Solidarity, social media posts and public statements are all fine ways to acknowledge the evils of systemic racism.
Concrete action to rectify wrongs is better.
After the great global reckoning of racial injustice 2020, what have we learned? What progress do we have to show for all the corporate commitments and public declarations to “do better?” And how should companies, in particular, make amends to people of color and be more inclusive moving forward?
2021 is poised to be a historic year filled with meaningful strides toward creating a more equitable society. Since the death of George Floyd, almost nine months ago, the largest U.S. companies have pledged $66 billion to combat racial inequity. Another 22% have made external commitments to promote racial equity. It sure seems like we’ve reached a tipping point, but humans have proved incredibly adept at preserving power and the status quo—at all costs—while thwarting those in the minority.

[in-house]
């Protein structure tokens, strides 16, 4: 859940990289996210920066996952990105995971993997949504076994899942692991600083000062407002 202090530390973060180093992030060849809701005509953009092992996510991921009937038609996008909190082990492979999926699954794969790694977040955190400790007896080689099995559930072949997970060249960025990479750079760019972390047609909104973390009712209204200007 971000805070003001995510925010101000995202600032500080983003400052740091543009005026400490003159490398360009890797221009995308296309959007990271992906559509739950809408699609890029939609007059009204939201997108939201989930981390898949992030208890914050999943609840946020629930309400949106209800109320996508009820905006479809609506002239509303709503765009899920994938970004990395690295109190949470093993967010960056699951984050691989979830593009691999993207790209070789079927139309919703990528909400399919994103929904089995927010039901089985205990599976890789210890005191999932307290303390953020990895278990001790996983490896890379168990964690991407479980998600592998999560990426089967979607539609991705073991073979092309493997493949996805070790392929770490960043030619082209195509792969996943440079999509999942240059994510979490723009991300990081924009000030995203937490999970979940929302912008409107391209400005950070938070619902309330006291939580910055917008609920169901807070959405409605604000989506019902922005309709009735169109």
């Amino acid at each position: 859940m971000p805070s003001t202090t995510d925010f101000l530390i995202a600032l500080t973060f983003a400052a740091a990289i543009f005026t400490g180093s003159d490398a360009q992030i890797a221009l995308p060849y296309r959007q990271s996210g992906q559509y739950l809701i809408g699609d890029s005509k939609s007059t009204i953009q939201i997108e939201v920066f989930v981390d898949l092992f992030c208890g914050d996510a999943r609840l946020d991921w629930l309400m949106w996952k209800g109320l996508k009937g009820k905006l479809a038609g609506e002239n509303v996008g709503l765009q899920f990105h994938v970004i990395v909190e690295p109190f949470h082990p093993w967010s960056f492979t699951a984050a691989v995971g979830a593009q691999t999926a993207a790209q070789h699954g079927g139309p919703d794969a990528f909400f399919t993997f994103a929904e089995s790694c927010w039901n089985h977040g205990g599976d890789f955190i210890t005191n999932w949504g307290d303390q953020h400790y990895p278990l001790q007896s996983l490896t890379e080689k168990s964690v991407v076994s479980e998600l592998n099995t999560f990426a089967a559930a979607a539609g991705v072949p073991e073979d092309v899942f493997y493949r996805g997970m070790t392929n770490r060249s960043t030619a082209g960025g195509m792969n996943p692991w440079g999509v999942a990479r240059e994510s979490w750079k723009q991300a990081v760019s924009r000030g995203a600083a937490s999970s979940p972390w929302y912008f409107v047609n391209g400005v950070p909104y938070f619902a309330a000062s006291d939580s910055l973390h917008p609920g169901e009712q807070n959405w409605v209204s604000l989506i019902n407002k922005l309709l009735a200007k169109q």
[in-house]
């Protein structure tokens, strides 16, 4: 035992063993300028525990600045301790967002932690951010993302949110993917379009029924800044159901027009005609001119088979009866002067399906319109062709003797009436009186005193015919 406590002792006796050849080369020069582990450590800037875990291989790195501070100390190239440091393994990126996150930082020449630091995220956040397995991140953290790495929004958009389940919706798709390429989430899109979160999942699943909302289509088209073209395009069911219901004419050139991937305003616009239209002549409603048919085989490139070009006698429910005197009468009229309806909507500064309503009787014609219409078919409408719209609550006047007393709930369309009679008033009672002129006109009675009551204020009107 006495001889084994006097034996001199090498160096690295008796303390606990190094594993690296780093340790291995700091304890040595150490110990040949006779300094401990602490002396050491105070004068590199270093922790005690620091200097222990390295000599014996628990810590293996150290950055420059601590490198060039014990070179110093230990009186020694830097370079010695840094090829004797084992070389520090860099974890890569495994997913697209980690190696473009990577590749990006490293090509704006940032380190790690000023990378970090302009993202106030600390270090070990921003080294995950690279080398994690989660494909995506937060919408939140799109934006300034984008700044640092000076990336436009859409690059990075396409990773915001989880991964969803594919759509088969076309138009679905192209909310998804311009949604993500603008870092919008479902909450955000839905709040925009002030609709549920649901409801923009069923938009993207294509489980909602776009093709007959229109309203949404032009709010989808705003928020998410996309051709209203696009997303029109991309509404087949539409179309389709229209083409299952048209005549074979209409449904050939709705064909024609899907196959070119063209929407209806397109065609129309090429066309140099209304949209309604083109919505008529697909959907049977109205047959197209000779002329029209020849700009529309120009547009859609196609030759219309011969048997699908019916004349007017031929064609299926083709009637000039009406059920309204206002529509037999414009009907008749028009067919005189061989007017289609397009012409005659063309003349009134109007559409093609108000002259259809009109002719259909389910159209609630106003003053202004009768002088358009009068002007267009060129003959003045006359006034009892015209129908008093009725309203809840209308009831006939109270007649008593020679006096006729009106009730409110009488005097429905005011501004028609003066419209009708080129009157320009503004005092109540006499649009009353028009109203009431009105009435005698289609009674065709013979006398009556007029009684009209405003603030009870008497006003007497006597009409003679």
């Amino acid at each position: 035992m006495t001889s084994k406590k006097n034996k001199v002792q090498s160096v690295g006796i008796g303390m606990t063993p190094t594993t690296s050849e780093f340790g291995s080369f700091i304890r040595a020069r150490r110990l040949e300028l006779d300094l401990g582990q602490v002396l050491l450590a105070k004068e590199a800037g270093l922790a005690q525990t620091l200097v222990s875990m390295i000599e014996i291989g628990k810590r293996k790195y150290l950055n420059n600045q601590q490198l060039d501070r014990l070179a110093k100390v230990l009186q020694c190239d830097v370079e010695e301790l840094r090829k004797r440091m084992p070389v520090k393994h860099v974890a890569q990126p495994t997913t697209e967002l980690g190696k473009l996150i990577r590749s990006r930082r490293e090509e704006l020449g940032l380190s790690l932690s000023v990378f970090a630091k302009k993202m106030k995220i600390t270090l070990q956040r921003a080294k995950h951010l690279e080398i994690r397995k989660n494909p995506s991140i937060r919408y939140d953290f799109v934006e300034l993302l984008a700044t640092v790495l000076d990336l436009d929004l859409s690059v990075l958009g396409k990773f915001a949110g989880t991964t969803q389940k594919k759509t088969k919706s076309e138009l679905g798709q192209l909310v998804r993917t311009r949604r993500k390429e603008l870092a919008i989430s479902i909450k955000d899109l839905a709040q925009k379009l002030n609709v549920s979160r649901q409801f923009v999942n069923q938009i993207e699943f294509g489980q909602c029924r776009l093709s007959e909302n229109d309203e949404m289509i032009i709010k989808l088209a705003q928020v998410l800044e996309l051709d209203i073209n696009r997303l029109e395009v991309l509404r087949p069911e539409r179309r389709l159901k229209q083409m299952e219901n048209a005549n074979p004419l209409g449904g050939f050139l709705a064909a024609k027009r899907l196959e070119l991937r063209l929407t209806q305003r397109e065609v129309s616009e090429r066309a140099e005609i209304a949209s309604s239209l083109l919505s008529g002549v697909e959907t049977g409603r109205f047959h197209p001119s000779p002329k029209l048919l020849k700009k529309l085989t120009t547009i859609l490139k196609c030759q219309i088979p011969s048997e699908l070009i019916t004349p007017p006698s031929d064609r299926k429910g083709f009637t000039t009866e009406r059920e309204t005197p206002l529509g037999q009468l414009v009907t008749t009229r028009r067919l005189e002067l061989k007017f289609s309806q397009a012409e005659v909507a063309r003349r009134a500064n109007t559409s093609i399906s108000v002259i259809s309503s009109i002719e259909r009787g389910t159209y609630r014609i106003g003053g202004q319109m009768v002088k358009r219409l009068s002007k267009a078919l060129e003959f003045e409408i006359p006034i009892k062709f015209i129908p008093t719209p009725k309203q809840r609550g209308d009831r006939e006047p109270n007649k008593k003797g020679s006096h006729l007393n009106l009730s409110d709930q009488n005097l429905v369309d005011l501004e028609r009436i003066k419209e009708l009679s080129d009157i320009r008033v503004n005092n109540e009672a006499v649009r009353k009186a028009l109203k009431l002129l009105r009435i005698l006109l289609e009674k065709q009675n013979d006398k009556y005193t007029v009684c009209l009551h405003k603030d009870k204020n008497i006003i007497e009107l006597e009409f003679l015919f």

The ills of racism are obviously intractable and complex. However, many of these racial inequity problems are quite solvable. It’s just going to take time, strategy and resilience—and a sustained effort to hold the feet of the powerful to the fire.
Communicators have a key role to play in keeping that DE&I ball rolling in 2021. By ensuring accountability and using your perch to boldly speak truth to power, you can maintain DE&I momentum to facilitate significant breakthroughs — long after Black History Month ends.
Experts weigh in
Kerri Wise, VP of marketing for TrueCar, offers a reminder that consumers increasingly expect companies to comment on burgeoning social issues such as DE&I topics. However, your actions must match your message:
“More and more consumers expect the brands that they engage with to speak up on important social issues and initiatives, such as DE&I,” she says. “But, it’s important that communication efforts regarding DE&I are rooted in authenticity and action.”